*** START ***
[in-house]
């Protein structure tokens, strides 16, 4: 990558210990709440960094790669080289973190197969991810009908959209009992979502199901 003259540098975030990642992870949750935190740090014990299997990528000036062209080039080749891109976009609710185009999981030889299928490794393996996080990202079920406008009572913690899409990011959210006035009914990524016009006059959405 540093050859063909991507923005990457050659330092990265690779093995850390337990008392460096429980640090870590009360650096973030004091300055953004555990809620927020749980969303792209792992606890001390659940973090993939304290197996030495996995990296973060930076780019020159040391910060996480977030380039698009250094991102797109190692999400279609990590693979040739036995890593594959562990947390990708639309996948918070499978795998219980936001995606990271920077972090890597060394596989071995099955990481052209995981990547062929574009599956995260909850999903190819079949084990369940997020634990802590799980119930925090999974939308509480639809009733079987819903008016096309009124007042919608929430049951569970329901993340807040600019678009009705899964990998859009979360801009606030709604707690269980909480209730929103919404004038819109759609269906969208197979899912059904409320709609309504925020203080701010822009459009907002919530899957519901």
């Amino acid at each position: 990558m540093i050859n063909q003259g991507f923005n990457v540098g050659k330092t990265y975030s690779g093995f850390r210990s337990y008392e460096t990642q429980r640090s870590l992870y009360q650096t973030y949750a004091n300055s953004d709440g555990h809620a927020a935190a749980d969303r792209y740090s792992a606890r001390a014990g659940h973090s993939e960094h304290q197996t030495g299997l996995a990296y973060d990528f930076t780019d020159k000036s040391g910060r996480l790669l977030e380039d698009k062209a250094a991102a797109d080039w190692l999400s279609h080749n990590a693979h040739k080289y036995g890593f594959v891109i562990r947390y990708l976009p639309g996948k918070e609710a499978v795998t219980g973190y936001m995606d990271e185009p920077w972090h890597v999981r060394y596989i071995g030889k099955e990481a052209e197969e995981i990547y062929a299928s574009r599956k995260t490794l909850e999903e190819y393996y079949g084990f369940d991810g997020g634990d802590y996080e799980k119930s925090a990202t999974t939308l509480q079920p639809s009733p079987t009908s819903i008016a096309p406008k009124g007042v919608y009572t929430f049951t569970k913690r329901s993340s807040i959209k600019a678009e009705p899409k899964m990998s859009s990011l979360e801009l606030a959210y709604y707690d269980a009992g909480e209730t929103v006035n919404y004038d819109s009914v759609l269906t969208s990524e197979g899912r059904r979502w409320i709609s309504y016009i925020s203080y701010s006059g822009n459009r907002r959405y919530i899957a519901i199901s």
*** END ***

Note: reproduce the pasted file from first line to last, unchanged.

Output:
[in-house]
């Protein structure tokens, strides 16, 4: 990558210990709440960094790669080289973190197969991810009908959209009992979502199901 003259540098975030990642992870949750935190740090014990299997990528000036062209080039080749891109976009609710185009999981030889299928490794393996996080990202079920406008009572913690899409990011959210006035009914990524016009006059959405 540093050859063909991507923005990457050659330092990265690779093995850390337990008392460096429980640090870590009360650096973030004091300055953004555990809620927020749980969303792209792992606890001390659940973090993939304290197996030495996995990296973060930076780019020159040391910060996480977030380039698009250094991102797109190692999400279609990590693979040739036995890593594959562990947390990708639309996948918070499978795998219980936001995606990271920077972090890597060394596989071995099955990481052209995981990547062929574009599956995260909850999903190819079949084990369940997020634990802590799980119930925090999974939308509480639809009733079987819903008016096309009124007042919608929430049951569970329901993340807040600019678009009705899964990998859009979360801009606030709604707690269980909480209730929103919404004038819109759609269906969208197979899912059904409320709609309504925020203080701010822009459009907002919530899957519901």
């Amino acid at each position: 990558m540093i050859n063909q003259g991507f923005n990457v540098g050659k330092t990265y975030s690779g093995f850390r210990s337990y008392e460096t990642q429980r640090s870590l992870y009360q650096t973030y949750a004091n300055s953004d709440g555990h809620a927020a935190a749980d969303r792209y740090s792992a606890r001390a014990g659940h973090s993939e960094h304290q197996t030495g299997l996995a990296y973060d990528f930076t780019d020159k000036s040391g910060r996480l790669l977030e380039d698009k062209a250094a991102a797109d080039w190692l999400s279609h080749n990590a693979h040739k080289y036995g890593f594959v891109i562990r947390y990708l976009p639309g996948k918070e609710a499978v795998t219980g973190y936001m995606d990271e185009p920077w972090h890597v999981r060394y596989i071995g030889k099955e990481a052209e197969e995981i990547y062929a299928s574009r599956k995260t490794l909850e999903e190819y393996y079949g084990f369940d991810g997020g634990d802590y996080e799980k119930s925090a990202t999974t939308l509480q079920p639809s009733p079987t009908s819903i008016a096309p406008k009124g007042v919608y009572t929430f049951t569970k913690r329901s993340s807040i959209k600019a678009e009705p899409k899964m990998s859009s990011l979360e801009l606030a959210y709604y707690d269980a009992g909480e209730t929103v006035n919404y004038d819109s009914v759609l269906t969208s990524e197979g899912r059904r979502w409320i709609s309504y016009i925020s203080y701010s006059g822009n459009r907002r959405y919530i899957a519901i199901s």